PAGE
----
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Someone pointed out to me the Lutheran numbering of the Ten Commandments.

Could someone more familiar with the Lutheranism teach me about this?

Thanks.

Views: 951

Replies to This Discussion

Frank,
For starters, we are told in Scripture that there are Ten Commandments, but they aren't numbered, so they have been numbered differently over the centuries by different traditions.

Luther had no intention of starting a "new" religion. He was not trying to re-invent Christianity. Rather, he and others were very concerned with errors where Rome had gone astray, and sought to help the Church correct those errors, that God would restore the Church to Biblical theology.

As a result, where 16th century Catholicism was not in error, Luther pretty much maintained what he knew from Catholicism of his day and age. His idea for the Catechism (small and large) was based on earlier examples of the Church seeking to teach "the basics"--hence The Ten Commandments, The Apostles' Creed, and The Lords' Prayer. Other parts were added later, such as Baptism, The Lord's Supper, and the Office of the Keys (binding and loosing).

Therefore, it is not really surprising that Luther used the same Ten Commandments that the Roman Catholic Church used in his day and age. This can be shown better still by a wonderful chart located at Wikipedia. I would suggest opening it in a separate browser window, so you can see it while following this discussion. For that chart, please CLICK HERE and scroll down to "Division of the commandments according to different religions", which is the fourth part of the Wikipedia article. It states that the numbering we have was established by St. Augustine, which also makes perfect sense, as the pre-Reformation Luther had been an Augustinian monk, priest, and university professor.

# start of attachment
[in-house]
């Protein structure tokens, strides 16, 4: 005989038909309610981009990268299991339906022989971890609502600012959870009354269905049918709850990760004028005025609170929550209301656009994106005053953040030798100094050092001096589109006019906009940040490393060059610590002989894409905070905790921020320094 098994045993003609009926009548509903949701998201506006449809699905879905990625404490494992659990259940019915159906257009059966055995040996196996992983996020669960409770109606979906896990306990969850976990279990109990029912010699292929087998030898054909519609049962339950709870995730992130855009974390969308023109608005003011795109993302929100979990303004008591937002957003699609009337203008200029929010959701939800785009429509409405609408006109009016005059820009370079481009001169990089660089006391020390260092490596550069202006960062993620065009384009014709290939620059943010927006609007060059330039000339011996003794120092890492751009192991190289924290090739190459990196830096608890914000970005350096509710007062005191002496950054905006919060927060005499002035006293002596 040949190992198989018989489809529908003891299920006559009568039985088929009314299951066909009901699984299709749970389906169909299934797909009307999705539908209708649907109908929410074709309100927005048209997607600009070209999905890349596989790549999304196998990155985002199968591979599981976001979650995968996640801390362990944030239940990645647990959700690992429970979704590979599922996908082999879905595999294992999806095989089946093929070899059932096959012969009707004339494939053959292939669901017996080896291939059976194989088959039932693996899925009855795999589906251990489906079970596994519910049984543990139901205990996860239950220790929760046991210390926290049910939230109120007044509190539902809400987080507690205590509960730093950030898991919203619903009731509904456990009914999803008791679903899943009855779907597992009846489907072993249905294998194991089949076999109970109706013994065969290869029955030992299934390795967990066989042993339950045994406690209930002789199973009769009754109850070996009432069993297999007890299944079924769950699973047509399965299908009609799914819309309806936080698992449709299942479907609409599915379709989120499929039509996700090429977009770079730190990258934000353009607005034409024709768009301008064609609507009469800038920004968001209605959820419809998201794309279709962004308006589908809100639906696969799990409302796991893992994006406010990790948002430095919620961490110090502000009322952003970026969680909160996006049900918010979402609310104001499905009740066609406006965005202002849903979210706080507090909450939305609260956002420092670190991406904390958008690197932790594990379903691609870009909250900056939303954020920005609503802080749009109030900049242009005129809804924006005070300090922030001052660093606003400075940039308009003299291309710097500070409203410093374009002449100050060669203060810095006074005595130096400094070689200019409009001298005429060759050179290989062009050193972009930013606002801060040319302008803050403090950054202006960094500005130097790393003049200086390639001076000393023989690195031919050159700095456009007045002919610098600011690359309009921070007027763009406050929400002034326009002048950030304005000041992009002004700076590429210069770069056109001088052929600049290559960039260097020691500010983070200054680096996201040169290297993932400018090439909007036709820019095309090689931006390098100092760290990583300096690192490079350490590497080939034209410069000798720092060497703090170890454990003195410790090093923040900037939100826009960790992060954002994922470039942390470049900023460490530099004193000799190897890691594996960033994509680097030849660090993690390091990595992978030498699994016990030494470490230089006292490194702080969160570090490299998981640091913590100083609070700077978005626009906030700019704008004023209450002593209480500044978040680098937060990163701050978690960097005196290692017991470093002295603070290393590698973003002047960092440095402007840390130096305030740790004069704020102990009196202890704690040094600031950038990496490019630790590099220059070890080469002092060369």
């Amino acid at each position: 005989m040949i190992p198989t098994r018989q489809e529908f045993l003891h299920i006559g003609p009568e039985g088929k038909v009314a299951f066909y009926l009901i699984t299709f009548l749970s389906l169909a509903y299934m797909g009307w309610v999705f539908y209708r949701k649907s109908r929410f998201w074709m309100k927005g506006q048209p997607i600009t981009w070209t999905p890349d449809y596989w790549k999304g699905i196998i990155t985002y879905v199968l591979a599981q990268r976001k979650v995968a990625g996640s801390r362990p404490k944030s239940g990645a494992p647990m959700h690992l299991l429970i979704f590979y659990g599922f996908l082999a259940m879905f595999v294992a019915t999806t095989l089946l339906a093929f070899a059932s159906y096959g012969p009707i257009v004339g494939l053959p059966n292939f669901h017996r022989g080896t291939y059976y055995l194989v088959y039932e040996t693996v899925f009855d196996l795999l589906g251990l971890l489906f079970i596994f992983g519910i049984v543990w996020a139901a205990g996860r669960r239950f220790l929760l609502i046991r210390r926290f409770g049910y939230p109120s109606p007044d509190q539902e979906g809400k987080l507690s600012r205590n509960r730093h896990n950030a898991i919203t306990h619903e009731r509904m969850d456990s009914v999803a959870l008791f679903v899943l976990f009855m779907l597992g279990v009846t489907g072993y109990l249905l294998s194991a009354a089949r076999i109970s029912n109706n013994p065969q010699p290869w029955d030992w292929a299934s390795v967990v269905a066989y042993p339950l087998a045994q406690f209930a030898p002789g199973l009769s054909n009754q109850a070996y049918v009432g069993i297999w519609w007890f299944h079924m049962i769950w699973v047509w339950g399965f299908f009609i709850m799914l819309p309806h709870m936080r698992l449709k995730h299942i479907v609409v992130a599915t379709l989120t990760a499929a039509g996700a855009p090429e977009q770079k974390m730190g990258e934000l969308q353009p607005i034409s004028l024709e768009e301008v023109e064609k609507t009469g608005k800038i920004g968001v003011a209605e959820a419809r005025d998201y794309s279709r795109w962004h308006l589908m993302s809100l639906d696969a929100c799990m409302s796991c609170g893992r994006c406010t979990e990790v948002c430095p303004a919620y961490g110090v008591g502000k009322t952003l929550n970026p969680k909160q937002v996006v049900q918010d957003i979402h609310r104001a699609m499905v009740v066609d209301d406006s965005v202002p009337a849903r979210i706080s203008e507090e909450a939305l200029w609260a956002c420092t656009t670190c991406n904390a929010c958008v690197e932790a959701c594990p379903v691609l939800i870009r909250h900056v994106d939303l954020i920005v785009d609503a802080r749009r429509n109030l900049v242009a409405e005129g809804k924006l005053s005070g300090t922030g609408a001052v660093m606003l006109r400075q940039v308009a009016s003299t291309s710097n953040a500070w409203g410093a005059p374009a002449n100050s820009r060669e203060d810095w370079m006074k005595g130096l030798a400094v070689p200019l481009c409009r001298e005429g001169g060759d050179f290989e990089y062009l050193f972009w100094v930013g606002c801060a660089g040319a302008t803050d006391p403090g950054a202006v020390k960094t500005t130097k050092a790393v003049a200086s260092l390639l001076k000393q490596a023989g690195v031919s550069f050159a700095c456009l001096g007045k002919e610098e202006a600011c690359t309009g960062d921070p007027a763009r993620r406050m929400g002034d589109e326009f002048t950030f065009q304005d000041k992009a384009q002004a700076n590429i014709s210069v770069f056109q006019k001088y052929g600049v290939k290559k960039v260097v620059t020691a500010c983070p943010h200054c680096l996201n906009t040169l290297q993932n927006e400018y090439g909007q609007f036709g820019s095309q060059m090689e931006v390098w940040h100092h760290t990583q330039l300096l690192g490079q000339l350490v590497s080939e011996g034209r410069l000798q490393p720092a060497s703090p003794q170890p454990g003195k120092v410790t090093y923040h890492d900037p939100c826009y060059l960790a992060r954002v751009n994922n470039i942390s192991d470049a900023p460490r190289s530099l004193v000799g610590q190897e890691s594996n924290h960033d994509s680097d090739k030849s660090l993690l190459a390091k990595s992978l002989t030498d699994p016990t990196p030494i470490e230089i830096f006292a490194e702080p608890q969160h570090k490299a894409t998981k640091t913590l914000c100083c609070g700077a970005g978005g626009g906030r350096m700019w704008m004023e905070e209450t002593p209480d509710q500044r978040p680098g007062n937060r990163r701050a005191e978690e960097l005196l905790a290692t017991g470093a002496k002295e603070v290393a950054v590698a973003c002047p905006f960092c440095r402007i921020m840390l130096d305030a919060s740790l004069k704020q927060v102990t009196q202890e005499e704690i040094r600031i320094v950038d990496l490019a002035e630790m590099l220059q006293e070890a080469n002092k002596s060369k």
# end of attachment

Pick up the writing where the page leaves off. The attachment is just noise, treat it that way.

What more would we like to discuss about this topic. Perhaps WHY it is divided as it is? Perhaps the awkwardness of not "being on the same page" with some other Christians, who divide it differently. Perhaps, is "I am the Lord your God" even a commandment? Perhaps why the graven images phrase doesn't even show up in our abbreviated form of the Commandments. Perhaps on the two Tables of the Law, or on the centrality of the first commandment. I hope others chime in here!
Rik, thanks for your informative reply. I really enjoyed the graph, and find I prefer the Orthodox numbering...
which looks alot like the protestant one I'm familiar with.
Frank,
It seems the Orthodox numbering seems similar to the Lutheran-Catholic numbering, although it makes the "graven image" command Commandment #2, and combines the two coveting commands (# 9 & 10) as one--Commandment # 10. Interesting. The graven image command seems to be part of having "no other God's" before Him. Sti8ll, I believe it is mentioned as its own commandment. It's interesting that God gave us all Ten Commandments, but the exact numbering has not been preserved over the centuries.

Frank said:
Rik, thanks for your informative reply. I really enjoyed the graph, and find I prefer the Orthodox numbering...
which looks alot like the protestant one I'm familiar with.
The fact that there are two renderings of the Ten Commandments in the Bible says that it is not the numbering that is important but the "obedience of faith".
I just received The book Lutheranism 101, in the book there is a chart on the numbering system by the Lutherans, Catholics, Othodox, Other Christians, and Jewish. Interesting, Lutherans and Catholics number only Nine Commandments.
COOL!
I would check my copy, except a pastor bought it from me and I just ordered a new copy. That's a pretty good book.

Harry said:
I just received The book Lutheranism 101, in the book there is a chart on the numbering system by the Lutherans, Catholics, Othodox, Other Christians, and Jewish. Interesting, Lutherans and Catholics number only Nine Commandments.

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